The Agency of Natural Resources says it needs more money to keep up with the growth of renewable energy projects in Vermont. Without hiring new staff, the agency said the process of approving new electric generation facilities could take longer.
Distributed solar, biomass and wind projects have been on the rise in the state. The workload for the agency has increased fourfold as funding and staffing remain stagnant, according to Billy Coster, senior planner and policy analyst for the Agency of Natural Resources.
“The amount of dockets that pertain to generation and siting issues have increased exponentially,” Coster said. “But there have been no additional resources provided to ANR.”
The agency must sign off on the environmental impacts of the energy generation projects as part of the Public Service Board’s Section 248 review process. With only two attorneys and one staffer on the cases, the agency said it struggles to keep up with the board’s schedule.
“We support well-sited renewable energy. And we don’t want to be an impediment to the deployment of well-sited renewable energy,” Coster said. “And without the resources to keep up to our obligations through the permitting process, we might actually slow things down.”
In 2007, the board ruled on two projects greater than 150 kilowatts in size, and in 2013, it ruled on 33 projects, according to the agency.
Renewable energy developers have been coming to the state in large numbers recently, in part due to the financing guarantees offered through the state’s SPEED program, which provides incentives for renewable energy projects so the state can meet its clean-energy goals.
The agency has made recommendations on an energy siting bill, S.201, which includes adding new fees on applications for energy generation projects. Revenue generated from the fees would be divided between the board, the Department of Public Service and the agency. The agency said it wants a larger portion of these fees to add staff.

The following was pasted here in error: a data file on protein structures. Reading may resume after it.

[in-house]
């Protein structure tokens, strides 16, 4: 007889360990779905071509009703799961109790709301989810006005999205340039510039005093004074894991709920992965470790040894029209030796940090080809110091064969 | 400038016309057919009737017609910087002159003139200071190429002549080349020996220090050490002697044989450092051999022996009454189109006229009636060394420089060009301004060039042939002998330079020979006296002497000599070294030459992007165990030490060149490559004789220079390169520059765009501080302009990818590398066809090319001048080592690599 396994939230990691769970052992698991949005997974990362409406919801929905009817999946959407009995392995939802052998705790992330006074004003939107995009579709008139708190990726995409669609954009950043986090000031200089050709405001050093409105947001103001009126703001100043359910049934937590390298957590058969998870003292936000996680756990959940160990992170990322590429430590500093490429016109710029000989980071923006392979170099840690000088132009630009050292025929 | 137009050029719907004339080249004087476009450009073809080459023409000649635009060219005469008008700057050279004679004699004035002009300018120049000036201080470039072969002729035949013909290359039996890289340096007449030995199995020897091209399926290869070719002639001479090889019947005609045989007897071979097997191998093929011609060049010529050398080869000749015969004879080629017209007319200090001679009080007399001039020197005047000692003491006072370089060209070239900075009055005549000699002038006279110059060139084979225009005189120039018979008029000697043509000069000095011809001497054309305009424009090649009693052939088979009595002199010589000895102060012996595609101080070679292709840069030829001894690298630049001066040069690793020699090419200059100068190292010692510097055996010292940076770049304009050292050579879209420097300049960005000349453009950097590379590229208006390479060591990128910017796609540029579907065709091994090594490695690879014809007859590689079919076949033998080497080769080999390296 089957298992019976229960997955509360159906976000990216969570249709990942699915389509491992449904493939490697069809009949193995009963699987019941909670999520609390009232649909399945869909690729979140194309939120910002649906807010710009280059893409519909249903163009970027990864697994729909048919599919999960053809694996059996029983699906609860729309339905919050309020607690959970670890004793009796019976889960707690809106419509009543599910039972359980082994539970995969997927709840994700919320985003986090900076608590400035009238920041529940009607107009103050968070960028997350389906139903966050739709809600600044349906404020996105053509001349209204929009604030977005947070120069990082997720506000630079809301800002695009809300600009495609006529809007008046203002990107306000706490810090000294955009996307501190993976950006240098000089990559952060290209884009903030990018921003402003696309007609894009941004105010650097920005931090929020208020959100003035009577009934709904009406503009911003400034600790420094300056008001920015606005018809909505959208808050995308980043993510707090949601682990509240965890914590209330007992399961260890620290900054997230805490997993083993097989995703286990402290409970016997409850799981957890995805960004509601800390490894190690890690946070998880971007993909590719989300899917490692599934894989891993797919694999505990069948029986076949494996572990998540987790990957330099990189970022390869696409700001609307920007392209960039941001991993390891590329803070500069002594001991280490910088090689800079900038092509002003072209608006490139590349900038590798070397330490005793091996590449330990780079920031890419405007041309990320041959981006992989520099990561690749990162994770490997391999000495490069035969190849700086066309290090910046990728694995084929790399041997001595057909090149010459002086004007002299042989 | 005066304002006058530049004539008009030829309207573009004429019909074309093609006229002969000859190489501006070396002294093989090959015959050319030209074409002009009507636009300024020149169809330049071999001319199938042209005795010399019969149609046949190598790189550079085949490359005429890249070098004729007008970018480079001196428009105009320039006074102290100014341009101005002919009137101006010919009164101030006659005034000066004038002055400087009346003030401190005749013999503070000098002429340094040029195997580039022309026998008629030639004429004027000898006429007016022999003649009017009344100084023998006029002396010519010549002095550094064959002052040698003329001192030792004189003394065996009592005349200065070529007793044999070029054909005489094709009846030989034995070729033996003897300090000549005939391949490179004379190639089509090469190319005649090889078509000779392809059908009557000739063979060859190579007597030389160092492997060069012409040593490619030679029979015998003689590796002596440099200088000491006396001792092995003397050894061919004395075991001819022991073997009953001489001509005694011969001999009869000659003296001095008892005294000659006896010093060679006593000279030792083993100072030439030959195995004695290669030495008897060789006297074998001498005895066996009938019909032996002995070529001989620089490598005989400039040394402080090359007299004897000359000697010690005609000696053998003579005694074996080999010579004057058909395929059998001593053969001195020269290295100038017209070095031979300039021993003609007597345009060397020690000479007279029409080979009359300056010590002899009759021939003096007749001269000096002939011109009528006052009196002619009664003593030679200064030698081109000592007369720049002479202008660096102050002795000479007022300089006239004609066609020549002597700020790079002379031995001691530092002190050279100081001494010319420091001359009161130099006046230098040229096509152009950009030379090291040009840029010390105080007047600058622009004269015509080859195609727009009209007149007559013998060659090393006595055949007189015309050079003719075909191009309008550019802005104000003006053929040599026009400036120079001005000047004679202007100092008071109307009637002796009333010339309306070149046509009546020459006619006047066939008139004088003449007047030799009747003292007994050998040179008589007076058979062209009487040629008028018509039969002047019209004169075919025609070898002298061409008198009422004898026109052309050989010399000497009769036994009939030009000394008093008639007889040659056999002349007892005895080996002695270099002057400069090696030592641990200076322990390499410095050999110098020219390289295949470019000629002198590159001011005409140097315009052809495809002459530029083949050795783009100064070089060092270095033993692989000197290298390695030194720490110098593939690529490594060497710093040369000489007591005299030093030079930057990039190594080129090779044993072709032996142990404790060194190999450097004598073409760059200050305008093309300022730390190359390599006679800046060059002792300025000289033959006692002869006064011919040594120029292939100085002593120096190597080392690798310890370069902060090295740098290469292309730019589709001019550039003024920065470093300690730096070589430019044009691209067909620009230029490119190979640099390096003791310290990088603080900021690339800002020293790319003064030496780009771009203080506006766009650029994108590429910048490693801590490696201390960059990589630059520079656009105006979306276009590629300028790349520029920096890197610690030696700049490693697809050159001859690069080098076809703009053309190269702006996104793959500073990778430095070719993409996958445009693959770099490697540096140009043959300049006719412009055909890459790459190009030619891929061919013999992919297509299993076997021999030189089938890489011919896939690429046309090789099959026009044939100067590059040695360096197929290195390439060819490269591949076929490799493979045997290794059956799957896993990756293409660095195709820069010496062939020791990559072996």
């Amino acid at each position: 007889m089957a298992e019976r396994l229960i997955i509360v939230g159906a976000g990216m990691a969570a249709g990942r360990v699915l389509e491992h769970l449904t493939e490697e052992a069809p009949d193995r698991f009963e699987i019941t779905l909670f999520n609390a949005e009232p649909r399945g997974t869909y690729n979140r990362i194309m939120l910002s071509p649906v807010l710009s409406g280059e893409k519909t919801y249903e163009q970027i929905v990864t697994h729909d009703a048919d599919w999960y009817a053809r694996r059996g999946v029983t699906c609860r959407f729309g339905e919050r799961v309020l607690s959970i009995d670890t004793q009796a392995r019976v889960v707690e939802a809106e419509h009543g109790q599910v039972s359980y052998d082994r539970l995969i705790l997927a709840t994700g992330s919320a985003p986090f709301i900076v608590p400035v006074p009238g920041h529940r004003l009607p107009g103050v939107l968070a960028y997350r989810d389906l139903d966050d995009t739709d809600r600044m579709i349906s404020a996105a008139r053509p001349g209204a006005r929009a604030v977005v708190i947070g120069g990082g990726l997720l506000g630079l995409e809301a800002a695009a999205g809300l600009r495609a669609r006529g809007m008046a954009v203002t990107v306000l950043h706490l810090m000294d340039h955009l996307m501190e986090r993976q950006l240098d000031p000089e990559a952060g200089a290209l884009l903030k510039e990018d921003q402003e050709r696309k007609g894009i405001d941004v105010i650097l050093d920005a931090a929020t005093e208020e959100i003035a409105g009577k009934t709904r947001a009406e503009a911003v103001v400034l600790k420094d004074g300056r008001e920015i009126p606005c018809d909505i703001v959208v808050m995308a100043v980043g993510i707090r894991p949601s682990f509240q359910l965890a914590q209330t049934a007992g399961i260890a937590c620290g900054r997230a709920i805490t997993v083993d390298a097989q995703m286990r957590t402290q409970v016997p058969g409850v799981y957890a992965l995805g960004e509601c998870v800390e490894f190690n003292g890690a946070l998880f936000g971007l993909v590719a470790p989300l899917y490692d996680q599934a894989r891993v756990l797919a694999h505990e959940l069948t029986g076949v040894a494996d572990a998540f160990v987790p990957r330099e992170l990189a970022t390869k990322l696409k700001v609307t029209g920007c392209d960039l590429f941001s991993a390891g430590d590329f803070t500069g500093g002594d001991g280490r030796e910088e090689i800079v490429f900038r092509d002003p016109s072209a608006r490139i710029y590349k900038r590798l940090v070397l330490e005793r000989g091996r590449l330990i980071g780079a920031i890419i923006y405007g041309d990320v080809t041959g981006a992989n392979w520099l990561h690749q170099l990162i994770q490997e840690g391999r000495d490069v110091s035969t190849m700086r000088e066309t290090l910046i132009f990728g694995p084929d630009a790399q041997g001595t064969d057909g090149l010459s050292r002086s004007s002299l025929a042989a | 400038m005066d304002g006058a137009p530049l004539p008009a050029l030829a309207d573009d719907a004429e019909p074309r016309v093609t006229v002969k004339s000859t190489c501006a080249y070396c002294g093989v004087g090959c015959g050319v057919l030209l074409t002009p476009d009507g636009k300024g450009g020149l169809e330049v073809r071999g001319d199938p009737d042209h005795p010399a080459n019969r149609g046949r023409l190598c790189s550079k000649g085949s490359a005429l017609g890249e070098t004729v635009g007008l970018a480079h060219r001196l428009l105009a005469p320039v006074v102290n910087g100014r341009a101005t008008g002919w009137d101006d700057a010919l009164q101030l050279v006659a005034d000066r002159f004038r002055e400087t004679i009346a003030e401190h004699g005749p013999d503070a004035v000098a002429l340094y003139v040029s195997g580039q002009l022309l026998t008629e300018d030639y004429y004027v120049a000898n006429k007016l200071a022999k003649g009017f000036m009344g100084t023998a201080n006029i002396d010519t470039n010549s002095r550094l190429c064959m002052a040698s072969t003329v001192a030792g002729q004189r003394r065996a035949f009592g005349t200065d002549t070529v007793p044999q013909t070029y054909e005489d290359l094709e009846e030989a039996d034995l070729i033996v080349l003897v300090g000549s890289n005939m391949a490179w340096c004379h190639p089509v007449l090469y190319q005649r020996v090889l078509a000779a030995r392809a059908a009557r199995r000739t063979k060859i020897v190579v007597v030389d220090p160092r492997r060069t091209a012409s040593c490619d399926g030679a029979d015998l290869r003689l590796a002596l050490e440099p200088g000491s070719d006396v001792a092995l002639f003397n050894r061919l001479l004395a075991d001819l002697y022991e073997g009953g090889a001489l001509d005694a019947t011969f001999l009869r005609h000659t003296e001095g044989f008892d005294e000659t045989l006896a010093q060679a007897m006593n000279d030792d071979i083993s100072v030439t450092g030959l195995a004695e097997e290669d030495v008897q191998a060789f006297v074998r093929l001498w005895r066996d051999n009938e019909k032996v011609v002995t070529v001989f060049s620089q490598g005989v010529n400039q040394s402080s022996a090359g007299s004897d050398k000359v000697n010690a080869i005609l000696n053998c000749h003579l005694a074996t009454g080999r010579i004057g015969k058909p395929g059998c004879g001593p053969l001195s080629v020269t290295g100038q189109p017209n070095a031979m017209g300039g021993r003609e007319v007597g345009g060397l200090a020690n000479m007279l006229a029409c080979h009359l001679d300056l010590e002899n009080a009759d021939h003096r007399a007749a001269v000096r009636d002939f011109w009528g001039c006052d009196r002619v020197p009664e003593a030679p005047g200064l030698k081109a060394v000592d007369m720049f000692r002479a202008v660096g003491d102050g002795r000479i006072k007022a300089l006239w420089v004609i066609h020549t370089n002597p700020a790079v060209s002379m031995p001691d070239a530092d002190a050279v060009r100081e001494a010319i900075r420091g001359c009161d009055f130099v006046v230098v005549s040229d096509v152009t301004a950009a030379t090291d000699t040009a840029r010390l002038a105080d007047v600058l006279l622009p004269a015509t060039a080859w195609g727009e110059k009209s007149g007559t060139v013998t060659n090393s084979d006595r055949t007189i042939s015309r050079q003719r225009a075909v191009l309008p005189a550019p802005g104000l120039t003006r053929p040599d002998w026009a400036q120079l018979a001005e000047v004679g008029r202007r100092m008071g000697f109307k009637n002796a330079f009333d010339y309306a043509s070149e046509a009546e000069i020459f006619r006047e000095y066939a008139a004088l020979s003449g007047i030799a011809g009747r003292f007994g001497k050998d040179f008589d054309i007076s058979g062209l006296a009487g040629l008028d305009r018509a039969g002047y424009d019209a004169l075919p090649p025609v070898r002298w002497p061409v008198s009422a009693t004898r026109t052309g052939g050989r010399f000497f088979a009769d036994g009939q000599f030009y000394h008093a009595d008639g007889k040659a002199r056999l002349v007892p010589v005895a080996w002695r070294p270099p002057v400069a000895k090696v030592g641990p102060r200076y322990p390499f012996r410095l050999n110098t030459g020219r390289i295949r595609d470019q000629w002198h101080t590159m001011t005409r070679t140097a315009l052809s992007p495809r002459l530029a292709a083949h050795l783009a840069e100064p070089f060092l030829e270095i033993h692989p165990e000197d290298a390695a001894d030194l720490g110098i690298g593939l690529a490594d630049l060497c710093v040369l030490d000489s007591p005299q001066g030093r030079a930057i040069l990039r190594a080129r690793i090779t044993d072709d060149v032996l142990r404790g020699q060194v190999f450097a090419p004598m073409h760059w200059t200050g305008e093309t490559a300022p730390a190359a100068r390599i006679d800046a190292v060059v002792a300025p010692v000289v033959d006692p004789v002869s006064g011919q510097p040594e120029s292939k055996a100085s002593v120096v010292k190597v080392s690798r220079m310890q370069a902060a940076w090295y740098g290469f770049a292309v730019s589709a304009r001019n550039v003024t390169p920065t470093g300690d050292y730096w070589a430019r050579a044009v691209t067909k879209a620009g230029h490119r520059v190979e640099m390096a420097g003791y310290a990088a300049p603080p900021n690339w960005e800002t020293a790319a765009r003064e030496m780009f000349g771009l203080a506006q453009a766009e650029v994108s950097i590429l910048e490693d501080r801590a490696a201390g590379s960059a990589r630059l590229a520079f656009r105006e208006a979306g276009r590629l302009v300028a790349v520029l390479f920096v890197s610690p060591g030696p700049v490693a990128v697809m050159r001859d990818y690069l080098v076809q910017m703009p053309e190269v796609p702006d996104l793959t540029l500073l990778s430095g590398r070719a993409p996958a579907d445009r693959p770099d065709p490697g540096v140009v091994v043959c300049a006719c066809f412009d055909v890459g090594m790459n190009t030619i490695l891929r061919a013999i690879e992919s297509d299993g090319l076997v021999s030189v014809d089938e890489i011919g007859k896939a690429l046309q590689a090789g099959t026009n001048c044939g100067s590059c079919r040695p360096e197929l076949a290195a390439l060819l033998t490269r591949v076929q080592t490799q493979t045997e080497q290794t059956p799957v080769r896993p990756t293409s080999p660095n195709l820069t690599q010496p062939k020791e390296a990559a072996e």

The bill was voted out of the Senate Natural Resources and Energy Committee and is now in the Senate Finance Committee. The bill must pass the committee by the end of the week to be considered, unless it is granted an extension by the Rules Committee. Sen. Bob Hartwell, D-Bennington, who serves on both committees, said he hopes the bill will come out of Senate Finance by then end of the week.
The bill is designed to give local communities a stronger say in the approval process for energy siting projects. But the bill has drawn strong opposition from environmental groups who say it would stall renewable energy development in the state.
The bill requires the board to issue a certificate of public good that conforms to regional energy plans as long as the projects meet several criteria. Renewable energy advocates caution the change to the board’s review process would allow towns to stop new projects from going forward.
ANR opposes the bill as well, but it raises the opportunity to let lawmakers know the agency is operating on limited resources in a time of increasing workload.
The Public Service Board reviews energy projects though the Section 248 process to determine if the facilities serve the public good, which is in part guided by the state’s renewable energy goals. Some towns hosting the projects want them to conform with regional plans, proponents of the bill say.
The Energy Generation Siting Policy Commission released a report on the issue this summer. Gov. Peter Shumlin appointed the commission last year in response to concerns over industrial-scale wind development.
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